|30 Oct 2011||#11|
You really dont want to exceed the 1.36v. Once you get beyond that point, not only will there be more heat but your also getting into the danger area, especially for 24/7 use.
It also gets to the point that diminished returns grow much more rapidly.
What I would do, is stay around 1.28v or maybe 1.3v. This is a good area for these CPUs IMHO for a 24/7 OC, without being to hard on them.
Just set the RAM to run as slow as it will allow you to.
Then slowly start bumping up the FSB 5mhz at a time until you Blue Screen, or Windows will no longer boot. Sometimes you can get into Windows and then crash right after the desktop comes up.
Once any of these things happen, you know thats the CPU wall at that voltage.
So if you do not want to increase voltage anymore, drop the FSB speed about 10mhz from the time it blue screened and start testing.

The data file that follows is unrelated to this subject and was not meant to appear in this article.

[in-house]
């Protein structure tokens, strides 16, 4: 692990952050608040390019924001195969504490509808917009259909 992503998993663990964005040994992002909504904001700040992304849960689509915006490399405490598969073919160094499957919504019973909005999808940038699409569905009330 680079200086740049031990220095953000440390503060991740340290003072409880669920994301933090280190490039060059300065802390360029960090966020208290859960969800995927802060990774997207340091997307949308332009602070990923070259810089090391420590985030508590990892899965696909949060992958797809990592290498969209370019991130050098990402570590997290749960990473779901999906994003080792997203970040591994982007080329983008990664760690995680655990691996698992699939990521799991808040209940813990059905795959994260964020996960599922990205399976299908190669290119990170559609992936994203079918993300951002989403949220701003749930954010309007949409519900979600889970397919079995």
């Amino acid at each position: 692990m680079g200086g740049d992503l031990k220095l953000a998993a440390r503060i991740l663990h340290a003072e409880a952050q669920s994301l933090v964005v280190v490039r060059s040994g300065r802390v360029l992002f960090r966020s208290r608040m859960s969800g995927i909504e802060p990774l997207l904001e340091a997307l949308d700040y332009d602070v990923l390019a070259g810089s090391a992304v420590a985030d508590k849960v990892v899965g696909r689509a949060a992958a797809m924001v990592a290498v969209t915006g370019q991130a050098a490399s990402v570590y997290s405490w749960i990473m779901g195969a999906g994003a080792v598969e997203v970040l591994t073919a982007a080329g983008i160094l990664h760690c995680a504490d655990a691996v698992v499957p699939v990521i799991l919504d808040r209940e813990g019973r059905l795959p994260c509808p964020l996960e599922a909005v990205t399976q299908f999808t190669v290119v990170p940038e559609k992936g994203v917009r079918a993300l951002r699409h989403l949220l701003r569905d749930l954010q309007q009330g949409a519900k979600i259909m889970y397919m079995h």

If it fails a stress test, drop the FSB a bit and try again.
Once the CPU seems stable enough, set your RAM.
Id just set the RAM to run as close to spec as possible, or little over.
Just keep a close eye on your temps.
In this voltage range, I think 3.0 is easily achieved.
Although I do not know much about that CPU in particular, most Intel CPUs can do a 20-25% OC fairly well.
So I would guess 3.2Ghz would easily achieved, with proper cooling.
But keep in mind, how well that CPU can OC will depend on the chip itself, cooling, RAM, and how well your motherboard itself can deal with OCing.
You just need to find a place where its all happy together. It may take some time.
Short runs of Prime for an hour or 2 are OK for a quick test,as a very unstable OC will have issues in that time.
But that doesn't mean the OC stable, just that your getting close.
Once you think youve got everything sorted, youll want a Prime run of 10hrs at least to be sure all is OK. If it can do that error free, you can be fairly ceratin you have a stable OC.
|My System Specs|
|12 Nov 2011||#18|
Yes, I adjust the FSB:RAM ratio...
|My System Specs|
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